A timely article by Dr. Nicholas Schaser
In times of physical, social, and medical uncertainty, we can take steps to protect ourselves and promote recovery. At present, these steps include hand-washing, social distancing, and staying at home. The ancient Israelites also had ways to diagnosis and remedy illnesses, and they even practiced social distancing to ensure collective health. For the skin ailment known as tzara’at (צרעת), the priests would examine the patient to ascertain the right healing procedure (see Leviticus 13-14).
While the prescriptions in Leviticus are for the sake of the body, Deuteronomy links tzara’at to the principle of setting one’s mind on the Lord. In this way, the Torah highlights the need to take care of our spiritual health alongside our physical wellbeing; meditation on Scripture and remembrance of God support the spirit, just as proper medical care supports the body.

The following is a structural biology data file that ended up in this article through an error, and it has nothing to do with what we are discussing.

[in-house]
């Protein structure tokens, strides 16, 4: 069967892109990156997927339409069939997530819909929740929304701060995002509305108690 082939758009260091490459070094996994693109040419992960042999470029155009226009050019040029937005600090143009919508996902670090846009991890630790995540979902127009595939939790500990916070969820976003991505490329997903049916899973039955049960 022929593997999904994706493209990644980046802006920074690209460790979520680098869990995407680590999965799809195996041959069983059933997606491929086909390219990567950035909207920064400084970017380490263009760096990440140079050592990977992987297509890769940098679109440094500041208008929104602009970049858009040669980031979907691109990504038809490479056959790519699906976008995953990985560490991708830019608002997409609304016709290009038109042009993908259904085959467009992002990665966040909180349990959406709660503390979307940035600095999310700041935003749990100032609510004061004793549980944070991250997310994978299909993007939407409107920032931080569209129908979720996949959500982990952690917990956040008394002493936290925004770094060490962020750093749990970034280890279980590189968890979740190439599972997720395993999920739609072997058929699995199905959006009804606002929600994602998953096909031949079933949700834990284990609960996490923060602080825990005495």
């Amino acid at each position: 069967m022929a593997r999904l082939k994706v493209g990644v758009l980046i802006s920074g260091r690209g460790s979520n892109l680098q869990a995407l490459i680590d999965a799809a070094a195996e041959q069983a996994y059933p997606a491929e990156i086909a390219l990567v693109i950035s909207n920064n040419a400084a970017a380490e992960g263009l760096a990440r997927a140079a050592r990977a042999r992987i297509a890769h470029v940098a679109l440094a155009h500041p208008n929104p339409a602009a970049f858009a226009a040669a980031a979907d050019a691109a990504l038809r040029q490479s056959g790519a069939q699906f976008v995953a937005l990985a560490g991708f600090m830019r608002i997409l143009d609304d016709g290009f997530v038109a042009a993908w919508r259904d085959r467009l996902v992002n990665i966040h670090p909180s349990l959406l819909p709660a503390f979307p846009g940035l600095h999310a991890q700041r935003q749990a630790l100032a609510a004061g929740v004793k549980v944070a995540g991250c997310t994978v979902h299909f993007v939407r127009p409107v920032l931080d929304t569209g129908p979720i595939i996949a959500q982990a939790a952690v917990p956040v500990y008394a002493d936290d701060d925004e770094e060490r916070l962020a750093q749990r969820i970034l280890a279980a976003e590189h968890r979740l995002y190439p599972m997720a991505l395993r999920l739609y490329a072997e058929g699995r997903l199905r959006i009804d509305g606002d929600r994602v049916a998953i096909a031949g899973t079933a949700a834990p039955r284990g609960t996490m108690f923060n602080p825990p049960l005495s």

According to Leviticus, the skin ailment of tzara’at (צרעת) necessitates priestly examination. If a spot on the skin “has turned white and the disease appears to be deeper than the skin of one’s body, it is a case of tzara’at” (13:3). Those who exhibit possible symptoms of tzara’at are isolated, sometimes for a period of 14 days: “If the spot is white… but appears no deeper than the skin… the priest shall shut up the stricken person for seven days…. And if the disease has not spread in the skin, then the priest shall shut up [the person] for another seven days” (13:4-5).
In ancient Israel, the people knew the value of personal separation for the sake of health safety. Leviticus preserves a divine precedent for the kind of social-distancing that we can, and should, practice today.